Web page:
| Quote #10
"The only man I ever loved." It came from Ken Danagger, who had never expressed anything more personal than, "Look here, Rearden." He thought: Why had we let it go? Why had we both been condemned...to an exile among dreary strangers who made us give up all desire for rest, for friendship, for the sound of human voices? Could I now reclaim a single hour spent listening to my brother Philip and give it to Ken Danagger? (184.108.40.206)
Ken and Hank give us a great example of a different kind of love here: one of friendship and brotherhood. Their relationship is significant in a book that largely focuses on romantic relationships. Friendship is an important part of the strike, even though it receives somewhat less attention.
| Quote #11
She noticed that Dr. Akston's eyes kept coming back to her, as if with the quiet pride of displaying his students to an appreciative observer. His conversation kept returning to a single theme, in the manner of a father who has found a listener interested in his most cherished subject. (220.127.116.11)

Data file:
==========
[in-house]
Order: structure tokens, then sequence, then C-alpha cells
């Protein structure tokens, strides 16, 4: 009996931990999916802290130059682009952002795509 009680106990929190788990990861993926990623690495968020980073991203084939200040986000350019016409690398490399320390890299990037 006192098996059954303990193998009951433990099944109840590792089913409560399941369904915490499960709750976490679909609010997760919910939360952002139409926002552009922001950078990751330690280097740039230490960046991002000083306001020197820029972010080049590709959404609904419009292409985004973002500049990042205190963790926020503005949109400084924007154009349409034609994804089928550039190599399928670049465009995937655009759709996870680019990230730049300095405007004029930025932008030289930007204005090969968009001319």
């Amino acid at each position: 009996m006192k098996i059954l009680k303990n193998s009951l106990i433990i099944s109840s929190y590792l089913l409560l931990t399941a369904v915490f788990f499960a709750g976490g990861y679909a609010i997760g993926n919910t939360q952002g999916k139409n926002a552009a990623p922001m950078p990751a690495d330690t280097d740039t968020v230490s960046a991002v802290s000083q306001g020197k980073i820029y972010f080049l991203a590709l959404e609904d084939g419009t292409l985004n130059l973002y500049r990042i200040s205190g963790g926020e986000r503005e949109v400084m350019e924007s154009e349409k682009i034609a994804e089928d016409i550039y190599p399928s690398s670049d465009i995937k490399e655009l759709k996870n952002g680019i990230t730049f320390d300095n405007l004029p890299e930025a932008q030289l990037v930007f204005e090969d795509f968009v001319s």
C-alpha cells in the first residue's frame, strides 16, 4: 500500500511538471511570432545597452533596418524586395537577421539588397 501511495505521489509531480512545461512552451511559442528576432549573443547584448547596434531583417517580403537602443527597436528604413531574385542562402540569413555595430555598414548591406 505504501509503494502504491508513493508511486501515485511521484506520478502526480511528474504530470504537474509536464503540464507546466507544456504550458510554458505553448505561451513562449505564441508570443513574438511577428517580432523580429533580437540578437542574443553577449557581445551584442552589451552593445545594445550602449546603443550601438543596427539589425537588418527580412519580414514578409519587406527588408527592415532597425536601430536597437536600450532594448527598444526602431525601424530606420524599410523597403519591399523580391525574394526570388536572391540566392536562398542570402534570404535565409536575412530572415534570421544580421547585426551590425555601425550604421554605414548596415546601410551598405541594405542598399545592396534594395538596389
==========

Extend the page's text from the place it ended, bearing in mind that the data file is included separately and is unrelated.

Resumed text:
Dr. Akston is notable for being practically the only positive parent-figure we get in the whole novel. His love for his three "sons" demonstrates the theme of choosing your own family.
| Quote #12
"What you meant to me can never be changed. But the man I met – he is the love I wanted to reach long before I knew that he existed, and I think he will remain beyond my reach, but that I love him will be enough to keep me living."
For Dagny, the fact that she feels the love she does for John is a positive thing, since it reflects her values. In a way, unrequited love isn't an issue here, because her love is about herself and her values, not about wanting a reciprocal sentiment from John. It's also important to note that Dagny wasn't looking for her dream guy her whole life; she was looking for a way to embody and express her values and her joy for living. Within Galt's value system, all emotions come back to the individual.